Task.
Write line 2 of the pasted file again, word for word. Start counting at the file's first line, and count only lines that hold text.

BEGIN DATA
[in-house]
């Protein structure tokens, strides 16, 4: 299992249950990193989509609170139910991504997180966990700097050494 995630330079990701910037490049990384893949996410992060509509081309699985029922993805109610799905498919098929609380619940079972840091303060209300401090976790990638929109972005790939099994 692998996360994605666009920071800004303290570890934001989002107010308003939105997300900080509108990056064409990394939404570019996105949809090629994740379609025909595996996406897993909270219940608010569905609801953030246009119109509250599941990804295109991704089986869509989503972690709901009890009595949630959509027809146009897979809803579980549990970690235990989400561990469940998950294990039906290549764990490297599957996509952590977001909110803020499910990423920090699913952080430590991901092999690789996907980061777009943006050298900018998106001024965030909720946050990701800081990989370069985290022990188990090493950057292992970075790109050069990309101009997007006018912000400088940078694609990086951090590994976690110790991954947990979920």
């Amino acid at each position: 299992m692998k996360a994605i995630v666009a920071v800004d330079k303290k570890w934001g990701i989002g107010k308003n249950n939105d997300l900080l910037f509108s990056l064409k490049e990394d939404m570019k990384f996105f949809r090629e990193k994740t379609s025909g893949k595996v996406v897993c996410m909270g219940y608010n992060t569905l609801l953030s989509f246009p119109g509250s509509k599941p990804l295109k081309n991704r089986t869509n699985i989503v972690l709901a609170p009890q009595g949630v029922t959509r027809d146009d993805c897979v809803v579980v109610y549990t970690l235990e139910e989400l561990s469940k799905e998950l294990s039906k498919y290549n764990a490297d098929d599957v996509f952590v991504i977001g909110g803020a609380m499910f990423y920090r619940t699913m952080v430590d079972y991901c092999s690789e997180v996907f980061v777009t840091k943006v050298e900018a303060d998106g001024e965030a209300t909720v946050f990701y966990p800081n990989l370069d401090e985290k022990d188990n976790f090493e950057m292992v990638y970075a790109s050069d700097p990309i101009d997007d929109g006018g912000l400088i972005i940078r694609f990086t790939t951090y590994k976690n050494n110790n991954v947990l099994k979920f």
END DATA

């Protein structure tokens, strides 16, 4: 299992249950990193989509609170139910991504997180966990700097050494 995630330079990701910037490049990384893949996410992060509509081309699985029922993805109610799905498919098929609380619940079972840091303060209300401090976790990638929109972005790939099994 692998996360994605666009920071800004303290570890934001989002107010308003939105997300900080509108990056064409990394939404570019996105949809090629994740379609025909595996996406897993909270219940608010569905609801953030246009119109509250599941990804295109991704089986869509989503972690709901009890009595949630959509027809146009897979809803579980549990970690235990989400561990469940998950294990039906290549764990490297599957996509952590977001909110803020499910990423920090699913952080430590991901092999690789996907980061777009943006050298900018998106001024965030909720946050990701800081990989370069985290022990188990090493950057292992970075790109050069990309101009997007006018912000400088940078694609990086951090590994976690110790991954947990979920």